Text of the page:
Overseas, a number of prominent central banks held policy meetings last week. The two highest profile meetings were the Bank of England and the European Central Bank, but no new information was reported from either of those meetings. ECB President Mario Draghi maintained his supportive stance and said rates would remain accommodative, “as long as needed.” There were a few changes in emerging market policies, with Poland reducing its rate from 3.75% to 3.25% and Mexico cutting its rate from 4.5% to 4.0%.

According to Central Bank News, there have been 91 policy decisions made since the start of the year: 21% resulted in interest rate cuts, while the other 76% were no change to rates. In general the preference of global policy still favors easing, but at a slower pace relative to last year.

Finally, A Jobs Report Worth Reading

Surprisingly, the February employment report showed a labor market growing at a reasonably healthy rate. Concerns that the sequester would spill into the broader economy have yet to materialize and if recent trends hold, the economy may finally be approaching a point of robust and sustainable job growth.

Recapping the details, labor markets grew 236,000 in February and the unemployment rate dropped form 7.9% to 7.7%. However, revisions to January’s report revised job growth slightly lower.

For the most part, the details of February’s report were positive. The best performing sectors were construction (+48,000), business and professional services (+73,000), education and healthcare (+24,000), leisure and hospitality (+24,000) and retail (+24,000). February marked the best month of construction-related job growth since March 2007, supporting the notion that housing is finally breaking out of its longstanding downtrend.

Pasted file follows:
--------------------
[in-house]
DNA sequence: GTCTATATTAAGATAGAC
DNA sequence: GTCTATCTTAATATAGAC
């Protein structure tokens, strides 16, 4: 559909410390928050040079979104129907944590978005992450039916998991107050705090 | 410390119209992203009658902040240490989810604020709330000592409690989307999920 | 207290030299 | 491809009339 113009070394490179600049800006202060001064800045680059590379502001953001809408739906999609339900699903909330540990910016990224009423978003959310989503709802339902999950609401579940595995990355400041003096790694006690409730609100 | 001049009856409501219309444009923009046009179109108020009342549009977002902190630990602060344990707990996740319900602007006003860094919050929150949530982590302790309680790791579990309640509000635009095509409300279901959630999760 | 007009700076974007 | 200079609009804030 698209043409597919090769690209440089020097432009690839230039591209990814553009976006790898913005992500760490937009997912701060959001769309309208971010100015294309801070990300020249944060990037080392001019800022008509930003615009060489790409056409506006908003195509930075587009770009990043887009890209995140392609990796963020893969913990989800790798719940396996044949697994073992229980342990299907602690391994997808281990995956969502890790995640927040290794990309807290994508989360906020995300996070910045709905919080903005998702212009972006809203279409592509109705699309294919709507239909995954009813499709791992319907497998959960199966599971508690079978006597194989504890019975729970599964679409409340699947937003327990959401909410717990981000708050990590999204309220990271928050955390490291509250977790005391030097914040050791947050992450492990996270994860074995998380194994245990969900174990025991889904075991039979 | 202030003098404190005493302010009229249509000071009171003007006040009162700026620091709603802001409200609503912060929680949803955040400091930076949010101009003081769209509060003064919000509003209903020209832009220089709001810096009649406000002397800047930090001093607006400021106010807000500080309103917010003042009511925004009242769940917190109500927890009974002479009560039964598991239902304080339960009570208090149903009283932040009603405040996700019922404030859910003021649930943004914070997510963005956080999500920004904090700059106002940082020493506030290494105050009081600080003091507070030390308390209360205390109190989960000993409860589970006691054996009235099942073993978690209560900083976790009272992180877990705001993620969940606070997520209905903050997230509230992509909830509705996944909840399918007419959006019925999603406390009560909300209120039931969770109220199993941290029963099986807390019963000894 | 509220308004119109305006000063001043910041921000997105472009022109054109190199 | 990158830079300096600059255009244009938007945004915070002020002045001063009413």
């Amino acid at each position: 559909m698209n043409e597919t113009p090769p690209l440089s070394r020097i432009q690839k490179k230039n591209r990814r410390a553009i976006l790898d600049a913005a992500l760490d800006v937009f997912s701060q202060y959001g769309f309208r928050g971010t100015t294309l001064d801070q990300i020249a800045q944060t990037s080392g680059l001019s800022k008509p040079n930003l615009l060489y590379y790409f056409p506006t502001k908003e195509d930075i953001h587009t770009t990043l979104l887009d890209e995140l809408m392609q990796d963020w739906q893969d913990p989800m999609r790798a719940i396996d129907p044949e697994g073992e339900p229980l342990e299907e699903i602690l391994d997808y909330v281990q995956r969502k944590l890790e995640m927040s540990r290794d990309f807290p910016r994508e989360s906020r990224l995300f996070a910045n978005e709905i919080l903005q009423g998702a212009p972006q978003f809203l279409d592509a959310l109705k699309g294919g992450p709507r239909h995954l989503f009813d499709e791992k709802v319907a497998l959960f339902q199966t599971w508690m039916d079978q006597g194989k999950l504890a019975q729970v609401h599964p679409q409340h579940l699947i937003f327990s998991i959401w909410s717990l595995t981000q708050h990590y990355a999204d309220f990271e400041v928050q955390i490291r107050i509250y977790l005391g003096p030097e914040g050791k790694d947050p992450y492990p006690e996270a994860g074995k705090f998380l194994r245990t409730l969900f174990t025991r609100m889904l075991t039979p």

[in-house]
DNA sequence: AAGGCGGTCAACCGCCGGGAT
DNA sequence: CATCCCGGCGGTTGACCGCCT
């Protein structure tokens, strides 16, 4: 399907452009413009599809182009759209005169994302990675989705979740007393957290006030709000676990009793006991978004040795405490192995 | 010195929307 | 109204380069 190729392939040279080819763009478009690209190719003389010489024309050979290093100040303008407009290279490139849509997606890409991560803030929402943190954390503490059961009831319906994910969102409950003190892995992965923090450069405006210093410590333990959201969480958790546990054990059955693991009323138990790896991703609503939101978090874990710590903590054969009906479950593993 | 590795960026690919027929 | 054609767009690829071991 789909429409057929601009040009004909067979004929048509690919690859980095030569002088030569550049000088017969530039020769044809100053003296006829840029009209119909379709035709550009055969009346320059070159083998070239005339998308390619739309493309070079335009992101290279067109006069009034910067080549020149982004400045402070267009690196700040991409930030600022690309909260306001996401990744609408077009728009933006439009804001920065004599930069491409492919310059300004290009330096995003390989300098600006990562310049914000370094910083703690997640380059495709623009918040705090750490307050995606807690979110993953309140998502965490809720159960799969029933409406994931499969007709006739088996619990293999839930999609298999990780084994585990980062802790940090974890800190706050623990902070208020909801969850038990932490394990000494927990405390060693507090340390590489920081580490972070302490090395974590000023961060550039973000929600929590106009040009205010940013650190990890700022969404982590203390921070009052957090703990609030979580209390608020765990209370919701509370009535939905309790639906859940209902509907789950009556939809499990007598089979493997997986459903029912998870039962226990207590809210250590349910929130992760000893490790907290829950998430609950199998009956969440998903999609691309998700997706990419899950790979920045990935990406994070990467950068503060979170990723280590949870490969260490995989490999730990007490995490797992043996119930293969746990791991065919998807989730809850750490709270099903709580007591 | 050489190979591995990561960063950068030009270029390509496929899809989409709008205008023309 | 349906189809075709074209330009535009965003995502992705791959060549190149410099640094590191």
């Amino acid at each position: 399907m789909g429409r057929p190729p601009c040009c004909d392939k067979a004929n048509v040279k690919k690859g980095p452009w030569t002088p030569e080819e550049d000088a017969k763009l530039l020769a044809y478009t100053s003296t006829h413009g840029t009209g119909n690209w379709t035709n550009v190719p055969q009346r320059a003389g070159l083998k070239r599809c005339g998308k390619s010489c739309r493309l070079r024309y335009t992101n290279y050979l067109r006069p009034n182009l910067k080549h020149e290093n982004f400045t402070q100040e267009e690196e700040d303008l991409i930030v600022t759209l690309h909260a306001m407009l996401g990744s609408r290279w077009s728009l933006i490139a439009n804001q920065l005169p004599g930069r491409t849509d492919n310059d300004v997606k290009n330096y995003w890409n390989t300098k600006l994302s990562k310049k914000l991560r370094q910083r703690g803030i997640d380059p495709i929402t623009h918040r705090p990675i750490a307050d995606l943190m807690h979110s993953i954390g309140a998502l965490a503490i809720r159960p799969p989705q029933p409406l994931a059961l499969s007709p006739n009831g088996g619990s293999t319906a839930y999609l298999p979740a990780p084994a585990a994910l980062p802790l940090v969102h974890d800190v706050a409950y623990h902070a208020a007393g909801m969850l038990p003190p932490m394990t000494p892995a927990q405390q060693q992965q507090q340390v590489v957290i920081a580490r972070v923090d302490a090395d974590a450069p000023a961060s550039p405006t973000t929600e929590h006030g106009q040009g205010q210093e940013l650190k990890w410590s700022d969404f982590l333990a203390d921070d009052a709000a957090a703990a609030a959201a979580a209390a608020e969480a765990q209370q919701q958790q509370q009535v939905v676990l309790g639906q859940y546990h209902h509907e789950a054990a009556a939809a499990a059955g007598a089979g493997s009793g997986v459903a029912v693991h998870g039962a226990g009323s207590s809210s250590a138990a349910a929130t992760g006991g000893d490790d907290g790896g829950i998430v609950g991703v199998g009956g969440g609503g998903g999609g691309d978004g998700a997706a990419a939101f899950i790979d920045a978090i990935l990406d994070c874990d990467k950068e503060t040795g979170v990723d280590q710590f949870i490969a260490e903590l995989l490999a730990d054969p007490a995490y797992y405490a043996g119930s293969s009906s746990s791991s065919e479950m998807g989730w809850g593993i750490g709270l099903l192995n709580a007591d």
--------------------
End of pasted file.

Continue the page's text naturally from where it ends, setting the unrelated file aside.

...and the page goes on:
Source: Global Macro Monitor

Two other encouraging pieces of this report were hours worked and wages. The average workweek climbed 0.1 to 34.5 hours, but more importantly average hourly earnings rose 0.3%, marking the fourth consecutive month of gains. In the past year, earnings have risen 2.0%, accelerating from the 1.5% growth rate experienced in 2012. Wages have remained an area of concern for many Americans given the steady rate of deceleration since the recession.

Source: Economist’s View

A number of market pundits pointed out one unusual occurrence in recent reports, including Felix Salmon at Reuters. Felix noted that February’s report showed 340,000 people reported taking on a second or third job. When considering the 236,000 headline number, this suggests that more than 100% of February’s job growth was attributable to people picking up second or third jobs.

This also highlights the importance of watching the employment-population ratio. In February, 58.6% of the population held a job, only slightly higher than the post-recession low of 58.2%.

Source: Center on Budget and Policy Priorities

February was clearly a more encouraging report for the labor markets, but there are still persistent headwinds that are unlikely to abate for years to come. This is likely to keep the Fed accommodative and economic growth at its recent trend rate.

The Week Ahead

The domestic news flow is quieter this week, chiefly focused on inflation data, the job openings and labor turnover (JOLT) report, and industrial production.

Central banks meeting this week include those in New Zealand, South Korea, Philippines, Switzerland and Norway.